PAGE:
Bullied In High School, A Man With Autism Went On To Aid Others Who Were Struggling At College

Benjamin Morgan-Jones and his wife, Lowri, described their experience at school as “hell.” Undiagnosed autism, bullying at school, and a lack of academic assistance plagued the 26-year-olds at the time.

At the age of four, his parents were informed that Benjamin had a “learning delay,” but it wasn’t until he was 14 that he was diagnosed with Asperger’s, an autistic spectrum disorder. As a result, he felt he didn’t do as well academically as he might have.

In college, Benjamin, who had just two GCSES when he graduated from high school, retook the exams and went on to get a bachelor’s degree in teaching with a focus on child development and psychology. He hopes that schools are becoming more aware of autism, but he worries that they are not. Being “happy slapped” on a school trip, when his tormentors were recording his emotions as they struck him, was one of his lowest points. He stated it was only one of several instances in which he was tormented at Wrexham’s Ysgol Clywedog.

When Ben enrolled at Coleg Cambria to re-sit his examinations and BTECs in art and design and performing arts, things started to alter. Wrexham Glyndwr University in Wrexham accepted Benjamin after he received BTEC distinctions in education and childhood studies, which led to his PGCE in secondary teaching earlier this month.

He has decided that he wants to help other kids, particularly neurodiverse ones, who are having difficulty in their educational pursuits. At Wrexham Glyndwr University, Benjamin began helping other students organize their academic work and has now created Upgrade, a non-profit social venture to “reduce the IQ and achievement gap at university.”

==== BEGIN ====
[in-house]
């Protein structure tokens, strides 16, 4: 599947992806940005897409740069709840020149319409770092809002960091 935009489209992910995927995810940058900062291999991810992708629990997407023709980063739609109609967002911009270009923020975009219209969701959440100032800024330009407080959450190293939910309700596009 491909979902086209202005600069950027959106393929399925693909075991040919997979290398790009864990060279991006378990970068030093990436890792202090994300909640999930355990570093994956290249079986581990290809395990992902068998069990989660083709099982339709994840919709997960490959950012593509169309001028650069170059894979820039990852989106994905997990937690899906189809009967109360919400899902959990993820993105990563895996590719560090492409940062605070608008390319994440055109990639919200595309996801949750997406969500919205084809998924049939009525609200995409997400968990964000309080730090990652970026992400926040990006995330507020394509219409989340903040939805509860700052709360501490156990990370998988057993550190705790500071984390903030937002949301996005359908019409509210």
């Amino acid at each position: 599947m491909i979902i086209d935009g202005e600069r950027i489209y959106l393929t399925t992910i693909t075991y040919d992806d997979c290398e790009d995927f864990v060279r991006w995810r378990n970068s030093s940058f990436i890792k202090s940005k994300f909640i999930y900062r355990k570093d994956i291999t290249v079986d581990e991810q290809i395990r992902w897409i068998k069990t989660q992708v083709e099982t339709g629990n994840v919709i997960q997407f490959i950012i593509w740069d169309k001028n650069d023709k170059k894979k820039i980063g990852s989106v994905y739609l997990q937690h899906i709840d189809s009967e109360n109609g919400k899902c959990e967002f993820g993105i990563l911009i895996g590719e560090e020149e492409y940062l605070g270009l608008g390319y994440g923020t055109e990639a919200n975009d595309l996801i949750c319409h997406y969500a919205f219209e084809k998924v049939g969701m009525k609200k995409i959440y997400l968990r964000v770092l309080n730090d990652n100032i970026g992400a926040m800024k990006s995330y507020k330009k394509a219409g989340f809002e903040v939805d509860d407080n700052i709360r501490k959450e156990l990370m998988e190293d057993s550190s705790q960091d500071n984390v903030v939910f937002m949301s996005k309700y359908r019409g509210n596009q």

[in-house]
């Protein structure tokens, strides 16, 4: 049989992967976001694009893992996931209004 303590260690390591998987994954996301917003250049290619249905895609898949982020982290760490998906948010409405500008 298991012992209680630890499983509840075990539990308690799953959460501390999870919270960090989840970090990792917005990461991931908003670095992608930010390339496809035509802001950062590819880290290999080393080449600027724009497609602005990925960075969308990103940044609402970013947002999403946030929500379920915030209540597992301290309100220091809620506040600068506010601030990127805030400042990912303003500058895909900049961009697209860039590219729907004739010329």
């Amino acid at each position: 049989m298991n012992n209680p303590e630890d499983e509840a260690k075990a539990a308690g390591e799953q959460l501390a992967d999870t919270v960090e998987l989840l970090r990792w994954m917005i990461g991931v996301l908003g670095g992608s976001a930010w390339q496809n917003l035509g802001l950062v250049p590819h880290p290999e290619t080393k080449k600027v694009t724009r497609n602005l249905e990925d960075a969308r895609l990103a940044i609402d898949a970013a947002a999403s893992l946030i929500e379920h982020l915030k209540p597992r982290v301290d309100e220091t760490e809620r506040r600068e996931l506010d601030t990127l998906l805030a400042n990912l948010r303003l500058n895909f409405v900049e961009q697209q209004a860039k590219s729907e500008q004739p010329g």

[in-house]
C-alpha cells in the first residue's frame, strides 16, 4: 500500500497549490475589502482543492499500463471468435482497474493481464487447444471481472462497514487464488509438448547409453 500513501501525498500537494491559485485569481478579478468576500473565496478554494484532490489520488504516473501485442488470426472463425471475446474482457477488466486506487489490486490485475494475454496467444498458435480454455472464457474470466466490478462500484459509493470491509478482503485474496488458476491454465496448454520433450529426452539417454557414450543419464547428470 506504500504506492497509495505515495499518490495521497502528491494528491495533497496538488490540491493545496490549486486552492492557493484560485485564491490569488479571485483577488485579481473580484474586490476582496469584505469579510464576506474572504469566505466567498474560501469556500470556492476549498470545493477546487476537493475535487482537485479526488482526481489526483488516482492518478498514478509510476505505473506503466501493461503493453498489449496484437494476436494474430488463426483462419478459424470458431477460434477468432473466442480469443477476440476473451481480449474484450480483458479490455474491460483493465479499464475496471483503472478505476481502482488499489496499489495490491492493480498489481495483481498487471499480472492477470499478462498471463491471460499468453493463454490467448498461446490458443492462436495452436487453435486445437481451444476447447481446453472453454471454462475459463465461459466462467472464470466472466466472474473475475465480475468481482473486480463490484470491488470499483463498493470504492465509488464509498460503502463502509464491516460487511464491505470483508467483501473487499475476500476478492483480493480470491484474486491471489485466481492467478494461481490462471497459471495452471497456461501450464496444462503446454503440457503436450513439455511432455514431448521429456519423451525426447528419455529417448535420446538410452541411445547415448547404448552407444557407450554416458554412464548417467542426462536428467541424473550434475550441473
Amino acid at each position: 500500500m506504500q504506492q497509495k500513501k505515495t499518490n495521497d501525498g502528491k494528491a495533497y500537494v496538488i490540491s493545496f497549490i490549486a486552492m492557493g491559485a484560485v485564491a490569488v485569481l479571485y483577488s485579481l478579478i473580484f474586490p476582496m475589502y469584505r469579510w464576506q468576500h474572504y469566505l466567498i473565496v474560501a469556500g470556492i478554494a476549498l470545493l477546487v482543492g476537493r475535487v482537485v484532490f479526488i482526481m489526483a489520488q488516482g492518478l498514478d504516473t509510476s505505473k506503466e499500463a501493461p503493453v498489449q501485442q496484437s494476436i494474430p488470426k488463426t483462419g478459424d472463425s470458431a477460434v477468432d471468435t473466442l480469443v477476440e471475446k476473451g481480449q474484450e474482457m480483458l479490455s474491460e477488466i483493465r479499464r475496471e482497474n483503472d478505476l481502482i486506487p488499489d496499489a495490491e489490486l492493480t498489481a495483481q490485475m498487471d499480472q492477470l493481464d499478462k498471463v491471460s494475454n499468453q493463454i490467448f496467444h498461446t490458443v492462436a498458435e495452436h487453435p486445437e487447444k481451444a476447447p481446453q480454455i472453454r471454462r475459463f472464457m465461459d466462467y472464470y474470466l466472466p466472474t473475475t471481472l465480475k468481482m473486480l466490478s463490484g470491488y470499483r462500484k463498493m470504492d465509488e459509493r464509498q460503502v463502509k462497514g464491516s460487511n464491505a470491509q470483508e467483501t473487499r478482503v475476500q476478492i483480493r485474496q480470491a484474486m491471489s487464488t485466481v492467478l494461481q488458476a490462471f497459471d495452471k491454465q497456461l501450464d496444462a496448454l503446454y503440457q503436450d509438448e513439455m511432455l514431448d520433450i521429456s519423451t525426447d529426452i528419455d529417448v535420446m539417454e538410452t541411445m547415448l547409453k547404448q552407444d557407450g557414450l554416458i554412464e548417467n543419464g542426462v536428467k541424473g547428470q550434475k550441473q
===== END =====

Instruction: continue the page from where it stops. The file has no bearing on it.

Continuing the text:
Student pressure at Wrexham Glyndwr University is mounting as a result of delayed and missed education caused by the pandemic’s victims’ experience of bullying. The National Lottery Community Fund has given the former victim of bullying a grant of £10,000 (approx. 12,287.50 USD). Additionally, he has a number of private clients from throughout the UK, including several from the country’s finest colleges.  The children Benjamin works with aren’t being tutored in academics, but rather how to better organize and plan their tasks and identify any gaps.

To assist students in the preparation of their tasks, he leads them via online seminars on a weekly basis. When it comes to keeping on track and remaining organized, neurodiverse individuals face a number of challenges. “Some of the students I work with are neuro diverse, some not and others are not diagnosed yet. Because of the way my brain is wired I am a pattern spotter and can see what they need to go into more depth or different angles in their assignments.”

The company is co-managed by Benjamin’s wife, Lowri, who was similarly tormented in school and was only diagnosed with autism and ADHD at age 25 last year. The exhaustion of attempting to grasp societal norms As a teenager, Lowri stated she was on the verge of a breakdown at St. Joseph’s High School in Wrexham. “I look back on school with sadness. I feel sad for my young self and all the pressure to be normal.”




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